TO THE EDITOR. Sir,—-In reply to your correspondent, “Reader,” in Friday’s issue, the library magazines come direct from Home by case in the mail steamers. Owing to the war the service has been somewhat irregular, and, there being no steamer from Melbourne via Bluff adds to the delay. The magazines are promptly placed on the table as soon as they are received.- Possibly a little time might be waved by getting the magazines by p<xst, but the extra expense w-ould be considerable, and the money is better spent in having more books. Patrons of the lending library may obtain any information required from the' catalogue by applying to the staff. All new books added to the department are displayed on a special stand for the convenience of readers. There is also a suggestion book available, and the committee will be pleased at all times to receive suggestions for the comfort and convenience of the readers. Suggestions made are ve-ularly considered by the committee in the ordinary course. I have reason to know that our library has been receiving its newspapers since the war broke out earlier than have other local institutions. This is merely one of the minor chances of war.—l am, etc., R. S. Black, Chairman of Committee, Free Public Library. October 17.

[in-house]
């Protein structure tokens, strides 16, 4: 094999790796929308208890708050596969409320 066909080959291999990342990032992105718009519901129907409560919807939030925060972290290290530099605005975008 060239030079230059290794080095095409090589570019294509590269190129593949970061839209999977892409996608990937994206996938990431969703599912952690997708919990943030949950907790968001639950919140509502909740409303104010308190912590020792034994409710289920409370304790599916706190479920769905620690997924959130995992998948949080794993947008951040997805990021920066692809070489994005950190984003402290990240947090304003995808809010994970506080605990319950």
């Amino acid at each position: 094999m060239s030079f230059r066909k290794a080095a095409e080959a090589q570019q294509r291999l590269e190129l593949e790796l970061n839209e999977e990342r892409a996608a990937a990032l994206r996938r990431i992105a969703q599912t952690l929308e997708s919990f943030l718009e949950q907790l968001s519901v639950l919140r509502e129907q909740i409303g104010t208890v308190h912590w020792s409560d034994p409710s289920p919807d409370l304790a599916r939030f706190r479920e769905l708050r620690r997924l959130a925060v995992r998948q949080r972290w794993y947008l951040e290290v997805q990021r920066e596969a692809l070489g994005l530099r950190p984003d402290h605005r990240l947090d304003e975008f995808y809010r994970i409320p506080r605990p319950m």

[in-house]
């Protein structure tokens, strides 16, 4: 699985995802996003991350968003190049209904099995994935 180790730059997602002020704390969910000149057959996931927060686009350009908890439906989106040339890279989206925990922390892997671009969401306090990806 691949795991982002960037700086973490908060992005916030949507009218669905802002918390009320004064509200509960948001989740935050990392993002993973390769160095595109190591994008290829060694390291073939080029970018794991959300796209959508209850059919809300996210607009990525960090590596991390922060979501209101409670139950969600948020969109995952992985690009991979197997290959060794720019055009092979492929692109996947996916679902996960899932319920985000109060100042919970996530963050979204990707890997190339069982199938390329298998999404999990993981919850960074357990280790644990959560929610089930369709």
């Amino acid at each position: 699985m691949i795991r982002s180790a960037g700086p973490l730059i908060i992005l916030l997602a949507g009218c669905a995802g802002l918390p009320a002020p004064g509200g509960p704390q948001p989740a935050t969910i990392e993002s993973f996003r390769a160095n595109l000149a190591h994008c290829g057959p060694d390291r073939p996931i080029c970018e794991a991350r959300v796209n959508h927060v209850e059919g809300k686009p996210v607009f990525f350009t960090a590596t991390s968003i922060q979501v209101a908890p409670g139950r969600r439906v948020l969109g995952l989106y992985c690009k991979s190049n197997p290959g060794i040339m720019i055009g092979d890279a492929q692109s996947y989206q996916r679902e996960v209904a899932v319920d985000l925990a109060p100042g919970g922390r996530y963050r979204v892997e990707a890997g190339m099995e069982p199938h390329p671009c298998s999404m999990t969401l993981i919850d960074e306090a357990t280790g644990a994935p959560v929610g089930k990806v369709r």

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LIBRARY MATTERS., Evening Star, Issue 15627, 19 October 1914
LIBRARY MATTERS. Evening Star, Issue 15627, 19 October 1914
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